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Reconciling Li and O diffusion in zircon with protracted magmatic crystal residence

  • Cisneros de León, Alejandro1
  • Schmitt, Axel K.1
  • 1 Universität Heidelberg, Institut für Geowissenschaften, Im Neuenheimer Feld 236, Heidelberg, Germany , Heidelberg (Germany)
Published Article
Contributions to Mineralogy and Petrology
Publication Date
Mar 26, 2019
DOI: 10.1007/s00410-019-1564-8
Springer Nature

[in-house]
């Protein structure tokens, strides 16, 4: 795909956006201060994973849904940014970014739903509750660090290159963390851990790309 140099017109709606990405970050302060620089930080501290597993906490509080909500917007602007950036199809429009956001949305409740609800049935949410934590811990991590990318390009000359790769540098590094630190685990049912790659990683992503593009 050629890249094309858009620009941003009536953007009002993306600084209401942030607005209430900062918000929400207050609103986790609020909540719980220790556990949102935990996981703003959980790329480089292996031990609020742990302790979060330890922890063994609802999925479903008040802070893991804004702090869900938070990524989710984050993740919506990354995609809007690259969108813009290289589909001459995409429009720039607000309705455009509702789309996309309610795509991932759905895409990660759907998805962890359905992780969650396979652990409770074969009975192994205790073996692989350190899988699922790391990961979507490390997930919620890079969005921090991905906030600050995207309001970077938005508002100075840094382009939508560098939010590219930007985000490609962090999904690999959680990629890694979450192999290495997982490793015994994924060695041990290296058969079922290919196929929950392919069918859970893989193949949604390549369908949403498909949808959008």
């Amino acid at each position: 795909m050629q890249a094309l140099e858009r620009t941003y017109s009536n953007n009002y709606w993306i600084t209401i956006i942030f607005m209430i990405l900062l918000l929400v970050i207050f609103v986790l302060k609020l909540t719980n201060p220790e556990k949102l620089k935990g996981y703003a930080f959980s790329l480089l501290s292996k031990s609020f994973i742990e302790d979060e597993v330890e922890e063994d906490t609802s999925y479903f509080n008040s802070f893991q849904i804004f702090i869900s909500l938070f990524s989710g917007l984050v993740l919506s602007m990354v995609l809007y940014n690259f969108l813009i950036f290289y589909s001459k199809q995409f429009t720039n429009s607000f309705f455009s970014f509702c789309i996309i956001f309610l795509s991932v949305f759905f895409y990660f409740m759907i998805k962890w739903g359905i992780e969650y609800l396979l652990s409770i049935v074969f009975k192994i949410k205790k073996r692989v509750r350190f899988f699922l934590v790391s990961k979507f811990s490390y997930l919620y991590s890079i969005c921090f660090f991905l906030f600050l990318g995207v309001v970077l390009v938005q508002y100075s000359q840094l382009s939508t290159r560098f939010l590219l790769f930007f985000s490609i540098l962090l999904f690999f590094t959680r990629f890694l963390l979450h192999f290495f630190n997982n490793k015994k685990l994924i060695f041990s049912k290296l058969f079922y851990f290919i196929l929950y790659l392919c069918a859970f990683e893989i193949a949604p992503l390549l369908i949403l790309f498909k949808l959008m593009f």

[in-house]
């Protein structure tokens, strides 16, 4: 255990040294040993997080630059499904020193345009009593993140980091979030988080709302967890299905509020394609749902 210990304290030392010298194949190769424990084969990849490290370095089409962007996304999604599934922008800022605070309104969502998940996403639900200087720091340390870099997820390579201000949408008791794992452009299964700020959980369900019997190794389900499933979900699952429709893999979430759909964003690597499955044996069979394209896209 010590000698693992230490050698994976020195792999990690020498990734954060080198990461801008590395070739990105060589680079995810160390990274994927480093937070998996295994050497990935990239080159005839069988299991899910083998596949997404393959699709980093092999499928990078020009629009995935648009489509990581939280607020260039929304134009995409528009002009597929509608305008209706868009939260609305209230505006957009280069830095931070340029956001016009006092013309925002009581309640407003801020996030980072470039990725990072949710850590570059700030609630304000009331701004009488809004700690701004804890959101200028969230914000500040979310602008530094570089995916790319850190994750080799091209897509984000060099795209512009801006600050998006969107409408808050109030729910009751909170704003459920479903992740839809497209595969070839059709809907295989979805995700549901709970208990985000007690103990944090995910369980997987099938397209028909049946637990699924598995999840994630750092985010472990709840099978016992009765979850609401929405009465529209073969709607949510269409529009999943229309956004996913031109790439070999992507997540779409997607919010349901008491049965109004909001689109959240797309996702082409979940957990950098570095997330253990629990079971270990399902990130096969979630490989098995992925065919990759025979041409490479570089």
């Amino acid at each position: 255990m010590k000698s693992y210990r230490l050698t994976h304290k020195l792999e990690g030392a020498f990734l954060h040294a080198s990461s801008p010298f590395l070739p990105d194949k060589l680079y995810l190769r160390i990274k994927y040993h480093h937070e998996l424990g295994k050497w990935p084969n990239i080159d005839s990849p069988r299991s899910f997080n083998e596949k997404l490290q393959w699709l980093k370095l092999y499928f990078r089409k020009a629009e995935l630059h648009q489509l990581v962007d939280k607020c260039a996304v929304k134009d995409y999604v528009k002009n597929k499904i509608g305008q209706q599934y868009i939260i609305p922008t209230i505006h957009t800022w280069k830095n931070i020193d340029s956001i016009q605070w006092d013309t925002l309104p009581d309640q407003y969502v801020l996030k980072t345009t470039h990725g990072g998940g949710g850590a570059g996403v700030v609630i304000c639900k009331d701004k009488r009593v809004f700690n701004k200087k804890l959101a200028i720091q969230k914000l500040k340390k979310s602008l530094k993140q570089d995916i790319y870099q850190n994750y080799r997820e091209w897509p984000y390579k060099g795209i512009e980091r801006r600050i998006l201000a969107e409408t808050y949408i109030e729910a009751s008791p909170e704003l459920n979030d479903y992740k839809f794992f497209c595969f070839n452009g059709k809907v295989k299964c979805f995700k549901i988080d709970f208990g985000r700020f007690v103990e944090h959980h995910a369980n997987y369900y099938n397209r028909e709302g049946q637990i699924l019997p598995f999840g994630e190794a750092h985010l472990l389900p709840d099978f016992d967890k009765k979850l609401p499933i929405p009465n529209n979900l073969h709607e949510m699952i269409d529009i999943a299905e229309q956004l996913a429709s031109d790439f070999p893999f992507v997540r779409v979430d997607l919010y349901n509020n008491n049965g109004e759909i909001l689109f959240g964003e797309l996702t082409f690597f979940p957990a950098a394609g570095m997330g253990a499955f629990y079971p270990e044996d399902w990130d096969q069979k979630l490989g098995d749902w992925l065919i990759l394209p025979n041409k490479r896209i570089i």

Lithium and O in zircon have strong potential as diffusion chronometers for assessing thermal histories of magmatic and metamorphic systems, but their diffusion mechanisms remain controversial. Zircon populations erupted from El Chichón volcano, Chiapas, Mexico, often contain xenocrysts of detrital origin with juvenile overgrowth forming a natural diffusion boundary within individual crystals. High-spatial resolution O and Li isotope analyses, U–Pb and U–Th geochronology, and Li (along with Al and Y) scanning ion imaging were acquired to compare diffusion model timescales with those derived from radiometric dating. Oxygen isotopes in El Chichón zircon xenocrysts preserve source heterogeneities, with xenocrystic and juvenile domains of zircon being in O-isotopic disequilibrium with the melt at the time of eruption. Preservation of these heterogeneities is consistent with recently determined O-isotope diffusion parameters when crystal residence at magmatic temperatures is assumed over the 103–104 year timescales indicated by U–Th geochronology. Lithium concentration gradients across the same boundaries are sharp within the ~ 2–5 µm lateral resolution of the ion beam, whereas Li isotopic compositions for xenocrystic cores are homogeneous at δ7Li = + 7.8 ± 2.3‰ (1 standard error) and different from their putative source. Diffusive equilibration of Li isotopes in zircon is consistent with protracted magmatic crystal residence, but preservation of Li abundance heterogeneities is difficult to reconcile with evidence for recurrent high-temperature exposure of zircon in a highly active magmatic system. We speculate that Li partitioning in zircon is in part coupled to slow-diffusing trivalent cations, which can cause severe underestimation of diffusion timescales extracted from Li diffusion modeling.

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